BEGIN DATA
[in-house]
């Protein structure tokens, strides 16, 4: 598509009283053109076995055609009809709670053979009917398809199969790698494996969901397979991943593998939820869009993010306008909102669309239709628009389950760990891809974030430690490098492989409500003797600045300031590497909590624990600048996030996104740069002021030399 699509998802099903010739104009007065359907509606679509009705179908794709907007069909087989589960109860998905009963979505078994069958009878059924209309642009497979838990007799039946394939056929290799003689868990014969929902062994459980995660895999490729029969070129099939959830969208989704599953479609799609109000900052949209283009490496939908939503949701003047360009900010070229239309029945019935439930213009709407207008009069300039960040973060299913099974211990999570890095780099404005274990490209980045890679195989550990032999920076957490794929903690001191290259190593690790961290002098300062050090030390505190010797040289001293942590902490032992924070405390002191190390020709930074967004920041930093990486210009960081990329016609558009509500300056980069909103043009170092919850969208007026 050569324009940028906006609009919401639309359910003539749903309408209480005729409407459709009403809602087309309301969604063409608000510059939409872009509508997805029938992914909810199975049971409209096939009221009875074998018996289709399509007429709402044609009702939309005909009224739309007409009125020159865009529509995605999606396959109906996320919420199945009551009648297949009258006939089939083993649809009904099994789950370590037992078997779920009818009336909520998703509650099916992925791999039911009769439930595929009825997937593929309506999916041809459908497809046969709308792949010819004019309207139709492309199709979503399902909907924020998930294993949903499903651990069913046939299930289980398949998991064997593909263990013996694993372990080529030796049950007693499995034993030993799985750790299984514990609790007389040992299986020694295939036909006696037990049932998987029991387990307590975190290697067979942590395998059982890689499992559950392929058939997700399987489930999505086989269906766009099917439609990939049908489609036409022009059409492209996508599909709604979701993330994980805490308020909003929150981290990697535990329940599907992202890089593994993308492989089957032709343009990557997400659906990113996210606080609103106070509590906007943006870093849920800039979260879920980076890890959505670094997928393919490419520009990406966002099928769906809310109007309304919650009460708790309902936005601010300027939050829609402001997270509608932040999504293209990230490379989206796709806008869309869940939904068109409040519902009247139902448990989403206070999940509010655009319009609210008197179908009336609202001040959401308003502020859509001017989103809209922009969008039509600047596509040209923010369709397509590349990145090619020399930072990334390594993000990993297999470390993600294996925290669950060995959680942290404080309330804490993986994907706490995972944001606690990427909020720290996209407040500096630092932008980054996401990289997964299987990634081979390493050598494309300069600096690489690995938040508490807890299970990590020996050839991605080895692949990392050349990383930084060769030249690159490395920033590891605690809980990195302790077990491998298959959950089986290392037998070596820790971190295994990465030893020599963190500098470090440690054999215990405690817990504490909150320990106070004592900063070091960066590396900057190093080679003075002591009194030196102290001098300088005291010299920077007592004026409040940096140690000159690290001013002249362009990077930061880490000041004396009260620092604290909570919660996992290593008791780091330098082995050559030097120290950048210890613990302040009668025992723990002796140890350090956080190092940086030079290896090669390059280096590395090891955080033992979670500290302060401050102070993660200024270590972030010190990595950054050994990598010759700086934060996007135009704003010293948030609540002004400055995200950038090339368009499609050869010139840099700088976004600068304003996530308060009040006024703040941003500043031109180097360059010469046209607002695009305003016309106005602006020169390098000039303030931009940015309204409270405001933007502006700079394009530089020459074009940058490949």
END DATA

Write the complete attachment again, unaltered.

[in-house]
């Protein structure tokens, strides 16, 4: 598509009283053109076995055609009809709670053979009917398809199969790698494996969901397979991943593998939820869009993010306008909102669309239709628009389950760990891809974030430690490098492989409500003797600045300031590497909590624990600048996030996104740069002021030399 699509998802099903010739104009007065359907509606679509009705179908794709907007069909087989589960109860998905009963979505078994069958009878059924209309642009497979838990007799039946394939056929290799003689868990014969929902062994459980995660895999490729029969070129099939959830969208989704599953479609799609109000900052949209283009490496939908939503949701003047360009900010070229239309029945019935439930213009709407207008009069300039960040973060299913099974211990999570890095780099404005274990490209980045890679195989550990032999920076957490794929903690001191290259190593690790961290002098300062050090030390505190010797040289001293942590902490032992924070405390002191190390020709930074967004920041930093990486210009960081990329016609558009509500300056980069909103043009170092919850969208007026 050569324009940028906006609009919401639309359910003539749903309408209480005729409407459709009403809602087309309301969604063409608000510059939409872009509508997805029938992914909810199975049971409209096939009221009875074998018996289709399509007429709402044609009702939309005909009224739309007409009125020159865009529509995605999606396959109906996320919420199945009551009648297949009258006939089939083993649809009904099994789950370590037992078997779920009818009336909520998703509650099916992925791999039911009769439930595929009825997937593929309506999916041809459908497809046969709308792949010819004019309207139709492309199709979503399902909907924020998930294993949903499903651990069913046939299930289980398949998991064997593909263990013996694993372990080529030796049950007693499995034993030993799985750790299984514990609790007389040992299986020694295939036909006696037990049932998987029991387990307590975190290697067979942590395998059982890689499992559950392929058939997700399987489930999505086989269906766009099917439609990939049908489609036409022009059409492209996508599909709604979701993330994980805490308020909003929150981290990697535990329940599907992202890089593994993308492989089957032709343009990557997400659906990113996210606080609103106070509590906007943006870093849920800039979260879920980076890890959505670094997928393919490419520009990406966002099928769906809310109007309304919650009460708790309902936005601010300027939050829609402001997270509608932040999504293209990230490379989206796709806008869309869940939904068109409040519902009247139902448990989403206070999940509010655009319009609210008197179908009336609202001040959401308003502020859509001017989103809209922009969008039509600047596509040209923010369709397509590349990145090619020399930072990334390594993000990993297999470390993600294996925290669950060995959680942290404080309330804490993986994907706490995972944001606690990427909020720290996209407040500096630092932008980054996401990289997964299987990634081979390493050598494309300069600096690489690995938040508490807890299970990590020996050839991605080895692949990392050349990383930084060769030249690159490395920033590891605690809980990195302790077990491998298959959950089986290392037998070596820790971190295994990465030893020599963190500098470090440690054999215990405690817990504490909150320990106070004592900063070091960066590396900057190093080679003075002591009194030196102290001098300088005291010299920077007592004026409040940096140690000159690290001013002249362009990077930061880490000041004396009260620092604290909570919660996992290593008791780091330098082995050559030097120290950048210890613990302040009668025992723990002796140890350090956080190092940086030079290896090669390059280096590395090891955080033992979670500290302060401050102070993660200024270590972030010190990595950054050994990598010759700086934060996007135009704003010293948030609540002004400055995200950038090339368009499609050869010139840099700088976004600068304003996530308060009040006024703040941003500043031109180097360059010469046209607002695009305003016309106005602006020169390098000039303030931009940015309204409270405001933007502006700079394009530089020459074009940058490949």